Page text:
Livent Inc. co-founder Myron Gottlieb has been barred for life from working as a director or officer of a public company after reaching a settlement with the Ontario Securities Commission in his long-running case.
An OSC commissioner approved the settlement terms on Tuesday, also prohibiting Mr. Gottlieb from acting as a director of a brokerage firm or other financial registrants. The settlement includes a 15-year ban from trading securities except for his registered retirement savings plan.
The settlement did not include financial penalties. OSC lawyer Jed Friedman said Mr. Gottlieb is already facing payment orders from lawsuits filed by Livent investors, and the settlement will ensure Mr. Gottlieb has "limited access" to Ontario's capital markets.
Mr. Gottlieb was accused of manipulating Livent's books in the 1990s, allowing the company to file false financial statements in every quarter it was a public company from 1993 to 1998.
"If you commit fraud, not only will you face prison time, you will also face lifetime bans in the capital markets," Mr. Friedman told a hearing Tuesday.
Mr. Gottlieb, 71, made no statement at the hearing and provided no comment as he left. His lawyer, Naomi Lutes, said the penalty was appropriate because her client has already served a prison sentence and has been unable to find work since his release.
She said his circumstances "warrant compassion" from the commission because his conviction and incarceration were "debilitating."
"He has lost virtually everything of material value and has been under virtual house arrest these last 10 years," Ms. Lutes told the hearing. "Mr. Gottlieb truly has lost everything."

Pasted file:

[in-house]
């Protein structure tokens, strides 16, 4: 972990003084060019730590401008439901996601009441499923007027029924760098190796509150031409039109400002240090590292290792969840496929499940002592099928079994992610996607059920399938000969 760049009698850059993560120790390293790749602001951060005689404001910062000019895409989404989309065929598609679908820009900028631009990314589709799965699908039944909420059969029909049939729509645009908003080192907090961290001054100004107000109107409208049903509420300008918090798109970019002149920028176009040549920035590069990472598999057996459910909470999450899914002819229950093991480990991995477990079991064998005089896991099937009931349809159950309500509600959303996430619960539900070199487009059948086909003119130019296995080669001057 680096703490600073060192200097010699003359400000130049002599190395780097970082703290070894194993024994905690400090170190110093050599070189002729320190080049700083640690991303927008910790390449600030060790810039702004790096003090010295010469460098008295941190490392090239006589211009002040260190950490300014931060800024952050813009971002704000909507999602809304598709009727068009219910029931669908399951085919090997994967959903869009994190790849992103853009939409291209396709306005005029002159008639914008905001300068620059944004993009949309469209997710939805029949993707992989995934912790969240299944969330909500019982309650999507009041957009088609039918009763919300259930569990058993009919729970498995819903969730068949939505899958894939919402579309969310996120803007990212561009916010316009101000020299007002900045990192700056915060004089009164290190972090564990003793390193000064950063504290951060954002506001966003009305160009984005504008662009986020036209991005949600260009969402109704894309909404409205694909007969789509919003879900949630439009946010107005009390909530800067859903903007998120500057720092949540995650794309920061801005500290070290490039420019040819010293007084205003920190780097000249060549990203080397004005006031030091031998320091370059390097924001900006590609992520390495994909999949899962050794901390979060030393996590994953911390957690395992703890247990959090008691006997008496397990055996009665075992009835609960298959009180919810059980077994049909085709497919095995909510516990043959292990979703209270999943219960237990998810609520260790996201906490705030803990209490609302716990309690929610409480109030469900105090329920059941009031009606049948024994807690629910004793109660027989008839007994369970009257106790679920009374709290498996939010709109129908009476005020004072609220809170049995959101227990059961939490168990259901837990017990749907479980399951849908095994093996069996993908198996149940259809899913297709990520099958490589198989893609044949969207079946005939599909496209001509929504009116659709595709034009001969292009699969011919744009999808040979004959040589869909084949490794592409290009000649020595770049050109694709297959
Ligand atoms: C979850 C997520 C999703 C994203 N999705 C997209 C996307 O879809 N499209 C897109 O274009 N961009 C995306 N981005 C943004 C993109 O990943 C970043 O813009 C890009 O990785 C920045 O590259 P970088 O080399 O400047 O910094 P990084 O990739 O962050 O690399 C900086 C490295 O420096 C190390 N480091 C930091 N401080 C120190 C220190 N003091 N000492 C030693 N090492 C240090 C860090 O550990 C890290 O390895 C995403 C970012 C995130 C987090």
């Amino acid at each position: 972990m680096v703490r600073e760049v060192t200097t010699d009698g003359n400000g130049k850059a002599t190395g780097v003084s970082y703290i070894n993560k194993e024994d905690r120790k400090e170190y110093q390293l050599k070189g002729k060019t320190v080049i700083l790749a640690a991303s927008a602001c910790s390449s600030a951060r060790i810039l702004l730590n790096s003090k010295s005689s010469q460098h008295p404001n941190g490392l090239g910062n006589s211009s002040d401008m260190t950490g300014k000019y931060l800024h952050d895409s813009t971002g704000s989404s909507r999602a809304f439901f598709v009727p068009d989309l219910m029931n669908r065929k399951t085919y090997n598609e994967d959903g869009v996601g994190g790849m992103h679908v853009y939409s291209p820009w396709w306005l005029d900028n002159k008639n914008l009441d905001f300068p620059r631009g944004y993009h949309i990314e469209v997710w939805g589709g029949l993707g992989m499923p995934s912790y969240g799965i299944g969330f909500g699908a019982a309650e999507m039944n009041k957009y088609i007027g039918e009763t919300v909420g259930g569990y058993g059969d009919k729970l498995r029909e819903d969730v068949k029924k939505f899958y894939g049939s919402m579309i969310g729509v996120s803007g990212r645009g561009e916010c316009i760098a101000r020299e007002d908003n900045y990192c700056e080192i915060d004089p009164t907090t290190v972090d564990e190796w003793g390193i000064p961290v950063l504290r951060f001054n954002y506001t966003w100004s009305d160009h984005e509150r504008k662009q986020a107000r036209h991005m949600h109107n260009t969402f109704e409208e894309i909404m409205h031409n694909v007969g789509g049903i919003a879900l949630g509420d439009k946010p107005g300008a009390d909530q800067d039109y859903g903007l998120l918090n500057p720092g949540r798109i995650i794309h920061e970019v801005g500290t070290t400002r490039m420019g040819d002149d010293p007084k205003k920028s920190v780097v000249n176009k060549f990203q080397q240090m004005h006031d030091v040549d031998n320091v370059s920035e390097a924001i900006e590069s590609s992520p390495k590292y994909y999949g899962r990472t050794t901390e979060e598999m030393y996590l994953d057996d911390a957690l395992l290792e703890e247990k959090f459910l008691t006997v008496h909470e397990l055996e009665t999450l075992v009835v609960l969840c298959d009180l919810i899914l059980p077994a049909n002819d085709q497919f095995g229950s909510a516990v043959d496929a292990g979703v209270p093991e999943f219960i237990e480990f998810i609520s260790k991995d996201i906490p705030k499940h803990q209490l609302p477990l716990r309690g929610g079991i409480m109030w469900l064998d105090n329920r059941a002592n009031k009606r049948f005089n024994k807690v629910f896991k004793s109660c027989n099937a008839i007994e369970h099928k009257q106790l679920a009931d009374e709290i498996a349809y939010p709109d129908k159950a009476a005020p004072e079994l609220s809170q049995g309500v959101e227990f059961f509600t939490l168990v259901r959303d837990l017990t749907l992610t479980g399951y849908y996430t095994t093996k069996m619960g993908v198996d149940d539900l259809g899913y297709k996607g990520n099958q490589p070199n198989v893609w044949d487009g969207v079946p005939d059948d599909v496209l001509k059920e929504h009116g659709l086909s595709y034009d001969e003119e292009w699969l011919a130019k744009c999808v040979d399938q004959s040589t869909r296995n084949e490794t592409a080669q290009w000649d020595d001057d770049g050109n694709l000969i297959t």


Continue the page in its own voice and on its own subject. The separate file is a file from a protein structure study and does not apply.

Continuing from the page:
Livent was a Toronto-based theatre company that produced such hits as Phantom of the Opera and Show Boat before it collapsed in 1998 after new owners raised concerns about accounting problems at the company.
The company's founders – Mr. Gottlieb and partner Garth Drabinsky – were convicted in 2009 of conducting the accounting fraud and were sentenced to four years and six years in prison, respectively.
The OSC also levelled allegations against Mr. Drabinsky and former vice-president of finance Gordon Eckstein. The commission's case remains ongoing against both men, who were not part of Tuesday's settlement agreement.
The commission originally launched its case in 2001, but it was on hold indefinitely while criminal proceedings were under way against the three men, and while they served their penalties. The case was revived in early 2013 with the commission filing a simplified statement of allegations, saying it would rely on their criminal convictions as a basis for imposing regulatory penalties.
Mr. Gottlieb was released on parole in 2012, while Mr. Drabinsky was released in 2013. Mr. Eckstein received a conditional sentence, including one year of house arrest.
Mr. Gottlieb has never publicly admitted to knowingly conducting or participating in the fraud. He made no new admissions about his actions at Livent in the OSC settlement agreement.
The Parole Board of Canada said it granted Mr. Gottlieb parole because he posed no risk to the community, despite what it called his "abject refusal" to take responsibility for his crimes. In a written decision in 2013, the board said it was dismayed that Mr. Gottlieb only admitted he was guilty of not properly overseeing those working below him at Livent.
"You have consistently refused to acknowledge your own culpability," the board wrote in its decision.